Within the Parish of Hathersage there are four manors - Padley, Stony Middleton, Bamford, and its own. The family of Ashton, who were lords of Padley subsequent to the forfeiture of Sir Thomas Fitzherbert, were a branch of the famous Lancashire house. Deeds of chivalry and a knighthood for their bravery were ever characteristic with them (and they have a pedigree from a Saxon Thane), [f]or loyalty to a fallen dynasty, followed by terrible and ignominious punishment. The Royal Standard of Scotland was captured at Neville's Cross by one of the lads; another was at the battle of Huttonfield, and after he had won his spurs, he rose to be Lieutenant of the Tower and Vice-Constable of England; a third was an Admiral, a Justiciary of Ireland, warden of the Cinque Ports. When the plot against the life of Oliver Cromwell failed, Edward Ashton, to whom the most hazardous part had been entrusted, was executed, drawn, and quartered at the corner of Mark Lane. One of the most faithful adherents of James II. was John Ashton, and he was hanged at Tyburn, which is memorable from the fact that the non-juror clergymen mustered in a body and attended him to the scaffold. From the pages of our annals we turn to the Venerable Doctor of Divinity, Chancellor of Cambridge, Prebendary of Ely, and profound Classic, Charles Ashton, a Derbyshire man, one of the very family who held Padley. We remember how Keller has had a lot of praise for an edition of Tertullian, and Reading for a particular Origen, but both these writers got their corrections from the notes of Ashton. Yes, he was a Derbyshire man, and therefore robbed of his glory; indeed, who would notice the appropriation. There is a marvellous story told by Froissart of an ancestor of our Ashtons. It appears that in the reign of Edward III. the English troops were lying before the French town of Noyeau when the following incident occurred, at least so says Froissart. There was a knight in the English army who performed a most gallant deed of arms. He quitted his troop with his lance in its rest, and, mounted on his courser, followed only by his page, striking spurs into his horse, was soon up the mountains and at the barriers. The name of the knight was Sir John Ashueton, a very valiant and able man, perfectly master of his profession. When he arrived at the barriers of Noyeau he dismounted, and giving his horse to his page, said, “Quit not this place”. Then grasping his spear he advanced to the barriers and leaped over them. There were on the inside some good knights of that country, such as Sir John de Roye, Sir Launcelot de Lorris, and ten or twelve others, who were astonished at his action and wondered what he would do next. However, they received him well. The knight, addressing them, said, “Gentlemen, I am come to see you; for as you do not vouchsafe to come out beyond your barriers, I condescend to visit you. I wish to try my knighthood against your's, and you will conquer me if you can”. After this he gave many good strokes with his lance, which they returned him. He continued in this situation against them all, skirmishing and fighting most gallantly upwards of an hour. He wounded one or two of the knights, and they had so much pleasure in this combat they frequently forgot themselves. The inhabitants looked from above the gates and top of the walls with wonder. They might have done much hurt with their arrrows if they had so willed; but no, the French knights had forbidden it. Whilst he was so engaged his page came close to the barriers, mounted on his courser, and said to him aloud in his oven language, “filly lord, you had better come away, it is time, for our army is on the march”. The knight, who had heard him, made ready, to follow his advice, and after he had given one or two thrusts to clear his way, he seized his spear and leaped again over the barriers without any hurt, and, armed as he was, jumped up behind the page on his courser. When he was thus mounted he said to the French, “Adieu, gentlemen; many thanks to you”, and spurring his steed, soon rejoined his companions. This gallant feat of Sir John Ashueton was highly prized by all manner of men.[7] This is by no means the only gallant feat we shall have to mention, for we have others recorded in our note book, which we have dug out, in which the principal actor was a Peakrell or the descendant of one.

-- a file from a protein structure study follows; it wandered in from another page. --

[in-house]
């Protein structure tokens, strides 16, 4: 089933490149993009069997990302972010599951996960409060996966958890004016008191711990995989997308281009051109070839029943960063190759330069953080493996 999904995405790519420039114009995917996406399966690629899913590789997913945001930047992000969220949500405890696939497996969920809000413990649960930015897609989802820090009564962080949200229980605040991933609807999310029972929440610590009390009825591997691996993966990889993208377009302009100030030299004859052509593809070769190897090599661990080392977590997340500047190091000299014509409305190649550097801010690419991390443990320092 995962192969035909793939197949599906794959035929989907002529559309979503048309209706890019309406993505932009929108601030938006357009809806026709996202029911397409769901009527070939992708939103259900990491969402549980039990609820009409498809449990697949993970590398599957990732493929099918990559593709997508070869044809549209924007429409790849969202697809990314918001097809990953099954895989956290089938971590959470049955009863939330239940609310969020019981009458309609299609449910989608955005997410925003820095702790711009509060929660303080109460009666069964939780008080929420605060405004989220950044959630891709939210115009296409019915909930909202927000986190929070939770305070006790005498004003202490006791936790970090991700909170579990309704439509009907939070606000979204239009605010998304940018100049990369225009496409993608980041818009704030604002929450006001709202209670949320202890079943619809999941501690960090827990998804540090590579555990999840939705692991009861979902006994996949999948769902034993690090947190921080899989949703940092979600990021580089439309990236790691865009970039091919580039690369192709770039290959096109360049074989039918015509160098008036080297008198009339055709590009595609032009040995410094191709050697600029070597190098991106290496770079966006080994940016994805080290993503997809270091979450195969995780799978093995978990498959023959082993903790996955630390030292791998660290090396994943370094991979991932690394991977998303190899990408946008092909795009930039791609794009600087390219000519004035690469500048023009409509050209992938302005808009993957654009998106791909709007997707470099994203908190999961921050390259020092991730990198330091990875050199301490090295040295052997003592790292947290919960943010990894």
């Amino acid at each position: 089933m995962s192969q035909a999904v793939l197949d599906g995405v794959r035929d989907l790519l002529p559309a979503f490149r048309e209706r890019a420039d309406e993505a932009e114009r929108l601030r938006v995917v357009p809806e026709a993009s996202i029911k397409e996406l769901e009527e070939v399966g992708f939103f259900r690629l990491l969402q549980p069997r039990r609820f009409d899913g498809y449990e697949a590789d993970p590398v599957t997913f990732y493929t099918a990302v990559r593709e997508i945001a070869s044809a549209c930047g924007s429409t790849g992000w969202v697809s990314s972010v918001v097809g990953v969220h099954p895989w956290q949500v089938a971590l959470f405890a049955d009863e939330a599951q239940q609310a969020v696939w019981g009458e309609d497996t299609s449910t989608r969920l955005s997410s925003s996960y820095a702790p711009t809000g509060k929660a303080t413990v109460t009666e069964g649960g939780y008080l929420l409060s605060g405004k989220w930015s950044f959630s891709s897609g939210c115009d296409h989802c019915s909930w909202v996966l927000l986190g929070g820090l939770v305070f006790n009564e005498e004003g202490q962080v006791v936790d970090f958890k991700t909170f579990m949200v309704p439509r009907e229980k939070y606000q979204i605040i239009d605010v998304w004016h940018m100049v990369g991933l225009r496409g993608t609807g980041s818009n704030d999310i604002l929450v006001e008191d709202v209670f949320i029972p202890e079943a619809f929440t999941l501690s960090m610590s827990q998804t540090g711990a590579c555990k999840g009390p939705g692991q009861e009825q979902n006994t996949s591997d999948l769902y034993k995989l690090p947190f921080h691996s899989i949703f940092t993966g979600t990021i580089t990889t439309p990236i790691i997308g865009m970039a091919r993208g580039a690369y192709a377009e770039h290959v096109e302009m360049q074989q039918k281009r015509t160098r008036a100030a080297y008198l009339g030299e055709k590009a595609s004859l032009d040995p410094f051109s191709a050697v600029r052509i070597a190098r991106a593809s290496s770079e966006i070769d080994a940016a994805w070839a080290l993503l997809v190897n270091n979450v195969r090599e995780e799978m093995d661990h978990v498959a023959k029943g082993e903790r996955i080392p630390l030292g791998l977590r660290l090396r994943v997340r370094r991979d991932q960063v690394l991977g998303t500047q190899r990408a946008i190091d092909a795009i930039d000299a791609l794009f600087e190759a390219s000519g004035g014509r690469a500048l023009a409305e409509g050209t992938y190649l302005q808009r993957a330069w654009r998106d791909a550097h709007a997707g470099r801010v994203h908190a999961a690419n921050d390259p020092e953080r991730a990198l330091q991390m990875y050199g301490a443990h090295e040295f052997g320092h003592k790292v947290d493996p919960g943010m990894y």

The Shuttleworths, of Hathersage, and lords of Padley, are the senior living branch of the Shuttleworths, of Gawthorpe, County of Lancaster, where we find them as far back as the time of Richard II. One was Chief Justice of Chester, 31 Elizabeth, and builder or designer of that splendid Gothic structure known as Gawthorpe Hall. One was Bishop of Chichester in recent days, while one line now holds a baronetcy.